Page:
You can read more about the changes the legislation is making here.

We announced that, all things going to plan, our Pike Rive Re-entry Agency will be able to begin the re-entry and recovery operation by May 3rd this year.

We’re hopeful that work in the drift will enable the Agency and Police to thoroughly investigate what can be found there and find clues to what caused this dreadful tragedy.

"This is about looking for clues to what caused the explosion that killed 29 men on 19 November 2010. The recovery operation is led by the Agency and supported by Police, who will be on site managing forensic work from the start of the re-entry,” says Minister Responsible for Pike Rive Re-entry Andrew Little.

Minister Andrew Little at the Pike River 7th Anniversary

Minister of Agriculture and Rural Communities Damien O'Connor announced this week that we are extending the drought classification of the Tasman drought to include Tasman's neighbouring regions Marlborough and Buller. 

The initial funds have not been exhausted so there is still significant financial support available for those affected by drought in Nelson and Marlborough. As well as extending the drought classification, $30,000 has been allocated to West Coast Rural Support Trust for recovery support for the Buller region.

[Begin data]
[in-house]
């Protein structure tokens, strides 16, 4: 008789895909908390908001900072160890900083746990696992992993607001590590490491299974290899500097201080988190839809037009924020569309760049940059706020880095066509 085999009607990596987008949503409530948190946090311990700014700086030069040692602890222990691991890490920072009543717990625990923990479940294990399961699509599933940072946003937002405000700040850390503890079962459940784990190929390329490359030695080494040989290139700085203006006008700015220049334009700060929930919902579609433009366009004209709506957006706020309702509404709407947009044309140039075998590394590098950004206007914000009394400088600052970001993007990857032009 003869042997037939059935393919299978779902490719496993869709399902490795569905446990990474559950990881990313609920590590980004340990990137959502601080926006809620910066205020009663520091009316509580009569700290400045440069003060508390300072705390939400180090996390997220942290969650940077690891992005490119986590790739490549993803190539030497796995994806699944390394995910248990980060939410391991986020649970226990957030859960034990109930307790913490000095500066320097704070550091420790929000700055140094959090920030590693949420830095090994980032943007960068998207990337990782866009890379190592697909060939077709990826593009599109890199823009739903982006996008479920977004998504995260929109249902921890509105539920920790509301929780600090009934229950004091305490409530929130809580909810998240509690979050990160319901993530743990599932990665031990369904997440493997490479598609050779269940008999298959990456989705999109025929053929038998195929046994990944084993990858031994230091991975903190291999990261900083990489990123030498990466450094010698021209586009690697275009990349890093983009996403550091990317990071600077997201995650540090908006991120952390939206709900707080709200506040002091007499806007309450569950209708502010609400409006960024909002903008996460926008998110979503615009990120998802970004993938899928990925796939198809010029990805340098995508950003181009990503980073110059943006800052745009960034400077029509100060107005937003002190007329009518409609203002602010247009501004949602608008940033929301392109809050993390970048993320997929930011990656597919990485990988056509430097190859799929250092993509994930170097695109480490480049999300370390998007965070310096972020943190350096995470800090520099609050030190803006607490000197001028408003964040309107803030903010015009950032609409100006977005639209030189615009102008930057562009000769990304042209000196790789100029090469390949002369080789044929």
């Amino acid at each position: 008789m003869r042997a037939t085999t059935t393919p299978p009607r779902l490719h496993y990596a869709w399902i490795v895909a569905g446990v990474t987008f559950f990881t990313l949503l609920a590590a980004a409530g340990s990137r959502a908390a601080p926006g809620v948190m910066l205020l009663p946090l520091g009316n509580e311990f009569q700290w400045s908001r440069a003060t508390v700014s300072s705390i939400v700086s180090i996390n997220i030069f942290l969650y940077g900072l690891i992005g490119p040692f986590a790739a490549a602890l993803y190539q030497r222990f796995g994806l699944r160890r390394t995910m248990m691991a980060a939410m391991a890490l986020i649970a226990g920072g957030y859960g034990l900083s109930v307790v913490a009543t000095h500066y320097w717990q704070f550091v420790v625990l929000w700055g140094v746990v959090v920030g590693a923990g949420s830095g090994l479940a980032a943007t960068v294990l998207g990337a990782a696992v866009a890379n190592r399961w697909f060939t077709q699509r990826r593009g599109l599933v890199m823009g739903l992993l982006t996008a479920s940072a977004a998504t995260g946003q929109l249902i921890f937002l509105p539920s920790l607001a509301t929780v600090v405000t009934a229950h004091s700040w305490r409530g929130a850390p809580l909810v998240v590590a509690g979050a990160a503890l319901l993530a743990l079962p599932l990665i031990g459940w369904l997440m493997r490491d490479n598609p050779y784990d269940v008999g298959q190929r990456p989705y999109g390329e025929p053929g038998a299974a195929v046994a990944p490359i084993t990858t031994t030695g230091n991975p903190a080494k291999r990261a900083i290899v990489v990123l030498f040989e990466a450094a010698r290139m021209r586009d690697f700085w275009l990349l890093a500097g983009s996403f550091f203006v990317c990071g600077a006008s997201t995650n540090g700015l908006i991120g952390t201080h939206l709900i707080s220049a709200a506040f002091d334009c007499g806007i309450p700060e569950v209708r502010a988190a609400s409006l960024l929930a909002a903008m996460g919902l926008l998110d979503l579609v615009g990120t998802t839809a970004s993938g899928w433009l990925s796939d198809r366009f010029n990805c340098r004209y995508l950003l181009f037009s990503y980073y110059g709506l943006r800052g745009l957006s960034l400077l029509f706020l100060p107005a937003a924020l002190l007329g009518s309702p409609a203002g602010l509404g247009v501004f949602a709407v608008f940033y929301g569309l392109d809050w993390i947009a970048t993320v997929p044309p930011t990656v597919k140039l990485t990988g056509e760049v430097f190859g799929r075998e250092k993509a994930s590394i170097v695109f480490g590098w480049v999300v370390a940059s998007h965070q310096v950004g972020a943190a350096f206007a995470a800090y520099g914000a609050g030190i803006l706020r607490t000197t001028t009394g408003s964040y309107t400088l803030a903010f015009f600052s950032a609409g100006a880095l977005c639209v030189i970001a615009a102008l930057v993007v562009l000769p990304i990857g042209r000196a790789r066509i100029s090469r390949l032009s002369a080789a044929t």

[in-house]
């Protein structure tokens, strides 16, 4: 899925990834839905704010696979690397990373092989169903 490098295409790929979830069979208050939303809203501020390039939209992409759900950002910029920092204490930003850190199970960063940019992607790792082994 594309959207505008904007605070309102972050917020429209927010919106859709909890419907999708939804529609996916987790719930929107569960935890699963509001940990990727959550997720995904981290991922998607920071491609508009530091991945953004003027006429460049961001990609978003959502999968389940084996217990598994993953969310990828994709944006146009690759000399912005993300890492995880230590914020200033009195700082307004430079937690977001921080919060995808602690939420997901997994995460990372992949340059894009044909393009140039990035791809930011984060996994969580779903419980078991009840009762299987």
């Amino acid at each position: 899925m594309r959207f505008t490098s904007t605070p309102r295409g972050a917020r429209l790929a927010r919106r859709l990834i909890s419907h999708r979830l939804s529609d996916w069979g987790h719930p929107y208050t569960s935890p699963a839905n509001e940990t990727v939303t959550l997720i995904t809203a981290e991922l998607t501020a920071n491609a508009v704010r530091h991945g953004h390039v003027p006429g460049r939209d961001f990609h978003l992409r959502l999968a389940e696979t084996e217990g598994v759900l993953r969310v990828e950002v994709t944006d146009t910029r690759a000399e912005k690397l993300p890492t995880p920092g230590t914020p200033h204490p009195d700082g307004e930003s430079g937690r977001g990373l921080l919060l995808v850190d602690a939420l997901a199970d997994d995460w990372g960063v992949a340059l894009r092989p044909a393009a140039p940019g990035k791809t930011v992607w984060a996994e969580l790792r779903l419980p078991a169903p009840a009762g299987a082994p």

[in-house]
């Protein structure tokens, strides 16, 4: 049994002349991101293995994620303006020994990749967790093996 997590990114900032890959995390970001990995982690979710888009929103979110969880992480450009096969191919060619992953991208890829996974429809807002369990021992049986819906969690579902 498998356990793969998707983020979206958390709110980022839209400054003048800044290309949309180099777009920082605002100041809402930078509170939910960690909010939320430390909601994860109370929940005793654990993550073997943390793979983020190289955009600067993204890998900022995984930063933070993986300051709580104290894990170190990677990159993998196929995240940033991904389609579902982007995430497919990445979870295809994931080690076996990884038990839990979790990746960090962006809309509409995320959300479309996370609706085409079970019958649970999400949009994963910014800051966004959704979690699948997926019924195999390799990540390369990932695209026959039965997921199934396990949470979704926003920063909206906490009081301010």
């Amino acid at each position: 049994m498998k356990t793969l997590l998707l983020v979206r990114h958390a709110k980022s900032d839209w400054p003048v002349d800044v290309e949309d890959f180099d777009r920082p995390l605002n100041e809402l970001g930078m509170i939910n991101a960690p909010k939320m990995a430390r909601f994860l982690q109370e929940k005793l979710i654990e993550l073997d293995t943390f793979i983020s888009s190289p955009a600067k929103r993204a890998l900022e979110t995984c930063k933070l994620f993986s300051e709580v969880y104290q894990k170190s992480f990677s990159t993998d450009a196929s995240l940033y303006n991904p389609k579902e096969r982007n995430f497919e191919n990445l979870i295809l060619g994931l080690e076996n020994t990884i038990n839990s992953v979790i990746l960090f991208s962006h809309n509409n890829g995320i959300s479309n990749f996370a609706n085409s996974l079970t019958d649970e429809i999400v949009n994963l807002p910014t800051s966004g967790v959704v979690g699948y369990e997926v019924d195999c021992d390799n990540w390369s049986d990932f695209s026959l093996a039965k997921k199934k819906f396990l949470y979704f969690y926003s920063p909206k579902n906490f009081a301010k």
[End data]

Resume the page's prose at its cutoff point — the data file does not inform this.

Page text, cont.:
This will initiate some much needed support for these regions.

These funds will bolster recovery activities such as:

  • Local groups such as the Rural Support Trusts and industry organisations running information sessions, technical transfer activities, and other events to help support the rural communities.
  • One-to-one and group pastoral care and referrals from the Rural Support Trust.
  • Coordination of help, resources and information for recovery.

Other support available includes the Federated Farmers feedline. They have also put out extra requests to members to offer grazing in the area, given that water is a greater issue than feed.

Dry hills near Nelson – stock image by Stas Kulesh via Unsplash

The Provincial Growth Fund (PGF) is investing over $2 million in two tourism initiatives which will further enhance Whangarei as a tourist destination and support the region’s economic growth, Tourism Minister Kelvin Davis announced this week.

“The PGF will invest $1.3 million towards investigating the development of the Riverside Hotel and Entertainment Precinct. If the project goes ahead, it’s estimated that it will create upwards of 100 jobs and inject $7.75 million into the Whangarei economy each year.

“Funding of $750,000 will help build a full scale version of an operational rolling ball clock promoting Clapham’s National Clock Museum in Whangarei. A prototype built by local volunteers gained interest as a potential cultural and educational tourist attraction.

Finally, a group of our Ministers and MPs attended Pasifika celebrations on Friday - including Phil Twyford, Carmel Sepuloni, and Anahila Kanongataá-Suisuiki.

Anahila Kanongata'a-Suisuiki at the Pasifika celebrations